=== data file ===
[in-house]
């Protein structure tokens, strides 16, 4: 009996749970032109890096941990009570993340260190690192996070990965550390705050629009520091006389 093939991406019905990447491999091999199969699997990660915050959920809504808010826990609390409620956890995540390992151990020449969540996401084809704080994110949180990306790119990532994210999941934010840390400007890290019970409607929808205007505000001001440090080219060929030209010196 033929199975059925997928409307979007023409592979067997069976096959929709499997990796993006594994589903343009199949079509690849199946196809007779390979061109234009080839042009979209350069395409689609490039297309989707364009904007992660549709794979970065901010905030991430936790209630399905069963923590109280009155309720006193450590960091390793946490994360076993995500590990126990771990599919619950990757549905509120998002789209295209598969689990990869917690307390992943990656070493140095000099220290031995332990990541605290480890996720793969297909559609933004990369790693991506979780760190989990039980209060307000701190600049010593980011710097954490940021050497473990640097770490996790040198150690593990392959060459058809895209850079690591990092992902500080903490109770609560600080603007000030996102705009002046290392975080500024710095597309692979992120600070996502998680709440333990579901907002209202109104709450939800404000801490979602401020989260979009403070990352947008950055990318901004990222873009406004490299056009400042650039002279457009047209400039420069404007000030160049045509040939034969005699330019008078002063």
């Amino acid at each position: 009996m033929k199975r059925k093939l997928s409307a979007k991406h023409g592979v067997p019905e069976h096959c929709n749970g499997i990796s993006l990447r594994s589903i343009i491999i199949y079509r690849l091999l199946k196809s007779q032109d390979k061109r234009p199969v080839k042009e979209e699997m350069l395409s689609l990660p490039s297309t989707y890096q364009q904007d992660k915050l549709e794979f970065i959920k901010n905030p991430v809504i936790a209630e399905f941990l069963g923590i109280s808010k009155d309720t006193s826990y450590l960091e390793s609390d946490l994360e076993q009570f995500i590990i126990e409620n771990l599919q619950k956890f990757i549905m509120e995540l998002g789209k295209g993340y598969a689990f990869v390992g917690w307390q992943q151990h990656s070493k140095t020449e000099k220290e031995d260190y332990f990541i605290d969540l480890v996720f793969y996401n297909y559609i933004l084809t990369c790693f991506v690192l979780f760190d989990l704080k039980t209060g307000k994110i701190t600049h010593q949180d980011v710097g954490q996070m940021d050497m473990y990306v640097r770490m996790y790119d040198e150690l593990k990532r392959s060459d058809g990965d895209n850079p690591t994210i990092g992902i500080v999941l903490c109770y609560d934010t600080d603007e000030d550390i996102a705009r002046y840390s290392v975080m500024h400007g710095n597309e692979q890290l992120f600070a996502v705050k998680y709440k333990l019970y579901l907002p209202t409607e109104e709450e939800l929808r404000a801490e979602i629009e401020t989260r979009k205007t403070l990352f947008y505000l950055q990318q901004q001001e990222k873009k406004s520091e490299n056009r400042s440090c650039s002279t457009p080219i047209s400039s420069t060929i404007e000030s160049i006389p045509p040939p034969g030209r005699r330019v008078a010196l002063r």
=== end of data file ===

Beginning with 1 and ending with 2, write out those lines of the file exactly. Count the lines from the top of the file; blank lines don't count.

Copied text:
[in-house]
């Protein structure tokens, strides 16, 4: 009996749970032109890096941990009570993340260190690192996070990965550390705050629009520091006389 093939991406019905990447491999091999199969699997990660915050959920809504808010826990609390409620956890995540390992151990020449969540996401084809704080994110949180990306790119990532994210999941934010840390400007890290019970409607929808205007505000001001440090080219060929030209010196 033929199975059925997928409307979007023409592979067997069976096959929709499997990796993006594994589903343009199949079509690849199946196809007779390979061109234009080839042009979209350069395409689609490039297309989707364009904007992660549709794979970065901010905030991430936790209630399905069963923590109280009155309720006193450590960091390793946490994360076993995500590990126990771990599919619950990757549905509120998002789209295209598969689990990869917690307390992943990656070493140095000099220290031995332990990541605290480890996720793969297909559609933004990369790693991506979780760190989990039980209060307000701190600049010593980011710097954490940021050497473990640097770490996790040198150690593990392959060459058809895209850079690591990092992902500080903490109770609560600080603007000030996102705009002046290392975080500024710095597309692979992120600070996502998680709440333990579901907002209202109104709450939800404000801490979602401020989260979009403070990352947008950055990318901004990222873009406004490299056009400042650039002279457009047209400039420069404007000030160049045509040939034969005699330019008078002063």